Recommended Gear Pairing:
Here are 5 personal recommendations that we pass along to our EDTS students each year and that we stick to both in the backcountry and on the field.

  1. Always carry a well-stocked spice kit!
  2. Carry instant coffee. Folgers Singles, Starbucks Via, Nestle “Turbo” are among our favorites.
  3. Know your units (English/metric conversions for measurement, altitude, distance, volume, weight, etc) – use precision and accuracy when preparing meals and planning trips.
  4. Ask these questions before each trip… What am I cooking? What am I cooking it in and what am I using to actually cook it (i.e. Spatula, spoon, tongs, pocketknife)? What am I using to eat it?
  5. Always have one good cooking knife with you (separate from your pocketknife if possible)


#06 – Water Sanitation & Personal Hygiene

Nothing puts a damper on a camping trip or outreach like communicable diseases spreading through your group like wildfire. The trick to this trick is getting your team to maintain both individual and group accountability to sanitation practices. The best way we’ve figured out how to approach that accountability is by seeing our bodies/mind/soul, healthy living and healthy community through a correct Biblical worldview – which is also something that your team can teach about on outreach.

Recommended Gear Pairing:

  • Appropriate water treatment devices and methods.
  • Tools, equipment and know-how on creating hand-washing stations.
  • Tools to implement and practice Leave No Trace principle #1 – Plan Ahead and Prepare as well as principle #3 – Dispose of Waste Properly.


#7 – A Tech-Savvy-Social-Media-Artistically-Gifted Student/Staffer Equipped with a DSLR Who is Also Mechanically Inclined

You might not find all of this in just one person, but you get the point. Capturing the story of your trek, adventure, expedition or outreach, and effectively communicating it through relevant media streams is something that, if done well, will serve your program, goals, and further the kingdom. These are the means by which we partner with others in ministry, keep them updated, market and recruit for schools/programs, but most importantly they’re one of the ways in which we testify to God’s faithfulness and to how the gospel and truth of Jesus Christ are changing people, communities and nations.

Recommended Gear Pairing:
An iPhone 4s or newer. There are two big reasons that I recommend these, or similar, smartphones. First, we pair an iPhone with the DeLorme inReach satellite communicator to create a fully functioning GPS/emergency communication device on our backcountry trips. Second, I can pop a SIM card in my phone pretty much anywhere in the world and have everything I need to coordinate ministry. I’ve gotten better 3G coverage in the corners of Nepal’s Himalaya’s and remote parts of Cambodia than some parts of where I live in Montana!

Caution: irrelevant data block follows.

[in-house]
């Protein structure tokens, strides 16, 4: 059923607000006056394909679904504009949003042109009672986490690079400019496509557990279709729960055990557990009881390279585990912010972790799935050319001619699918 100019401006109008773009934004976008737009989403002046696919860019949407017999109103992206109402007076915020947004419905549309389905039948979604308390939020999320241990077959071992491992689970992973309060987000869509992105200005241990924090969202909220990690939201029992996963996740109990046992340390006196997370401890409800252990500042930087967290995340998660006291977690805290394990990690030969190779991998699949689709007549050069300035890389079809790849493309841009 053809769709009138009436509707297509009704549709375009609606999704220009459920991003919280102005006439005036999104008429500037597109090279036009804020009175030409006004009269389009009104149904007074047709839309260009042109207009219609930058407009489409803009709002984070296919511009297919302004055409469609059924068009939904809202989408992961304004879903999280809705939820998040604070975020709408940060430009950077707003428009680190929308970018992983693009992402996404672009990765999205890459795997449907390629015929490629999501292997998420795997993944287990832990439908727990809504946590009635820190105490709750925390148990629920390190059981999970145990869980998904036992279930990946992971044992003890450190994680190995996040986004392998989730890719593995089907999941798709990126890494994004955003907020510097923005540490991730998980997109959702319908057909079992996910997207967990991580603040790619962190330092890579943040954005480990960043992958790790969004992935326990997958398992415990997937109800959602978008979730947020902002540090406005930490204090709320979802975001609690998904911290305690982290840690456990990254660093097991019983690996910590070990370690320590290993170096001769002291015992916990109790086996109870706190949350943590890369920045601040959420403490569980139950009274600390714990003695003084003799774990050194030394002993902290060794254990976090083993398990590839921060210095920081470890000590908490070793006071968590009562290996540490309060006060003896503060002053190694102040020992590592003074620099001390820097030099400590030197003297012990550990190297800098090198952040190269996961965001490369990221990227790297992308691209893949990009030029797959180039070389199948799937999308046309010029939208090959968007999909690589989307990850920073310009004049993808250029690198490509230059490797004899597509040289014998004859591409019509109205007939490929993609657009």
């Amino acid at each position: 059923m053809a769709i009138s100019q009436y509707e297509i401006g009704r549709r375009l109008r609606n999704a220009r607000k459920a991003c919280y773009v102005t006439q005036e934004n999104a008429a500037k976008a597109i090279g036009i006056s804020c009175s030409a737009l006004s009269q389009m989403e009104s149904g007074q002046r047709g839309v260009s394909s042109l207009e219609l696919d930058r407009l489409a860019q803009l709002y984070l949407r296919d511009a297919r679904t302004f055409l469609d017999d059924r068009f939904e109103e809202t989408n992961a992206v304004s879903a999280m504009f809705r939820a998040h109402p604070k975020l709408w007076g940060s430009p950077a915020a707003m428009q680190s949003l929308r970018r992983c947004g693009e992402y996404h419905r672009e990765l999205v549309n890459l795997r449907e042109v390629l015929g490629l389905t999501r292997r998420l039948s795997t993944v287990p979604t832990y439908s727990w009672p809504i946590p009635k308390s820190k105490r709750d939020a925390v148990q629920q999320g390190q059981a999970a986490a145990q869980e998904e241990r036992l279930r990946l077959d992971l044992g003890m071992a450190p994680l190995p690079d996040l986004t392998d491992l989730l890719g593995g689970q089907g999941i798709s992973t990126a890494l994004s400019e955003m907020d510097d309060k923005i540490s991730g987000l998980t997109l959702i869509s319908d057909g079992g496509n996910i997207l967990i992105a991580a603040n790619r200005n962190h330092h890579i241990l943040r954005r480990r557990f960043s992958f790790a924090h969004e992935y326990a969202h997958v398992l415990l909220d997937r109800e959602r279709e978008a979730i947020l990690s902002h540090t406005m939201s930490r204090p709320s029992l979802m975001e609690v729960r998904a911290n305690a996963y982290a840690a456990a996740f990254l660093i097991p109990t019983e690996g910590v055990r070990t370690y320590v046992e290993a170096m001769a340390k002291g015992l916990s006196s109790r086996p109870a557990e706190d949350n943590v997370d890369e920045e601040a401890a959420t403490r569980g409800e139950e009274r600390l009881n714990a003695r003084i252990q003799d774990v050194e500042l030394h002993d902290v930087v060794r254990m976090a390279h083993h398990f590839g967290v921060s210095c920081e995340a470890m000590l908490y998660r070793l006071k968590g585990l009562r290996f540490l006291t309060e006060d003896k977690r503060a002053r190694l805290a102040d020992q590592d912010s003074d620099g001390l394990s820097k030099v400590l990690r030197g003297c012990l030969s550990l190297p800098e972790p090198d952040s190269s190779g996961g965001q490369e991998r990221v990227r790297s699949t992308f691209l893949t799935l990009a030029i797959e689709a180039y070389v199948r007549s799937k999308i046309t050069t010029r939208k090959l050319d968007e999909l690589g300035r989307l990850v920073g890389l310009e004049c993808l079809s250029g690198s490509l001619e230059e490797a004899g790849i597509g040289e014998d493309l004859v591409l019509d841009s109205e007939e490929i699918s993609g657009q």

The vision for the Endurance DTS outdoor ministry is to take students deeper into their own discipleship journey with Christ, and then give them the tools to reach out to others, particularly within the outdoor industry. We know that people on a trip, trek or great adventure are often seeking deeper spiritual revelation as they journey, and God has given us a desire to reach out and meet these individuals along the way. Endurance DTS aims to equip our students to engage with both the lost and trekker/adventurers, and to testify to Christ’s saving grace and faithfulness with credibility and confidence. The focus of our outdoor curriculum is two-fold… Build “translatable” backcountry skills that are applicable to the mission field, and build credible, industry-standard outdoor/backcountry skills that can lead to both outreach and future vocational opportunities post-EDTS.

For more information on EDTS and to read more about the foundations of EDTS and our specific goals, please visit the “Resource Materials” drop-down menu on the EDTS page below.

Click the image below to learn more about EDTS!


Ready to make the jump.

At YWAM Montana-Lakeside, we are all about doing whatever it takes to know God and to make Him known, together! We’d love to help you make that next step in your global missions education. Apply now!